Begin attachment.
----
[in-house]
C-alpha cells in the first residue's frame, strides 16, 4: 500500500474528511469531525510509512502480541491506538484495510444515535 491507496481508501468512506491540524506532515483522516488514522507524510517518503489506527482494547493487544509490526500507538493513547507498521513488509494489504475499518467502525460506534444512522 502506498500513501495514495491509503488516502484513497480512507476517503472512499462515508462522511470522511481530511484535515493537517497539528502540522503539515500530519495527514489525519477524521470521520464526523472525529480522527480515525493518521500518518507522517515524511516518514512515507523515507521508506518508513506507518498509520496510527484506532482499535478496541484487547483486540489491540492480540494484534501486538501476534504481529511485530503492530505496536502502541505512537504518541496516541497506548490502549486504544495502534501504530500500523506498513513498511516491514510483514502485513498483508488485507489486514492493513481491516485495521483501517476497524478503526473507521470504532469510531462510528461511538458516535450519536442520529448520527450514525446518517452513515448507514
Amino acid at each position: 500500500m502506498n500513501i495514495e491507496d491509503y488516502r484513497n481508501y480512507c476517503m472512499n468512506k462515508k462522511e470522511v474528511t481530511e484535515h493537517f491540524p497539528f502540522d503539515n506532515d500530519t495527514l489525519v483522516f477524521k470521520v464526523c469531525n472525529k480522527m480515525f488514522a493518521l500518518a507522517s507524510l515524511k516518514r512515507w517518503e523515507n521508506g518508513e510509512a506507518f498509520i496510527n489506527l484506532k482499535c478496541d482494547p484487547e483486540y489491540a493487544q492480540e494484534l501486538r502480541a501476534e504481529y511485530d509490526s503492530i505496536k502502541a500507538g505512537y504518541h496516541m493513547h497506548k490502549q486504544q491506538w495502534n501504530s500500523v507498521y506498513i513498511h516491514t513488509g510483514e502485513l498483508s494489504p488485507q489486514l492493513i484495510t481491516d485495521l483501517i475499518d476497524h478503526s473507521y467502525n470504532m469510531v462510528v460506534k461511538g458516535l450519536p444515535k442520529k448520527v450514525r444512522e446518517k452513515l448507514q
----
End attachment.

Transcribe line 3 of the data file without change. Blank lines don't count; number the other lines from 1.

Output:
Amino acid at each position: 500500500m502506498n500513501i495514495e491507496d491509503y488516502r484513497n481508501y480512507c476517503m472512499n468512506k462515508k462522511e470522511v474528511t481530511e484535515h493537517f491540524p497539528f502540522d503539515n506532515d500530519t495527514l489525519v483522516f477524521k470521520v464526523c469531525n472525529k480522527m480515525f488514522a493518521l500518518a507522517s507524510l515524511k516518514r512515507w517518503e523515507n521508506g518508513e510509512a506507518f498509520i496510527n489506527l484506532k482499535c478496541d482494547p484487547e483486540y489491540a493487544q492480540e494484534l501486538r502480541a501476534e504481529y511485530d509490526s503492530i505496536k502502541a500507538g505512537y504518541h496516541m493513547h497506548k490502549q486504544q491506538w495502534n501504530s500500523v507498521y506498513i513498511h516491514t513488509g510483514e502485513l498483508s494489504p488485507q489486514l492493513i484495510t481491516d485495521l483501517i475499518d476497524h478503526s473507521y467502525n470504532m469510531v462510528v460506534k461511538g458516535l450519536p444515535k442520529k448520527v450514525r444512522e446518517k452513515l448507514q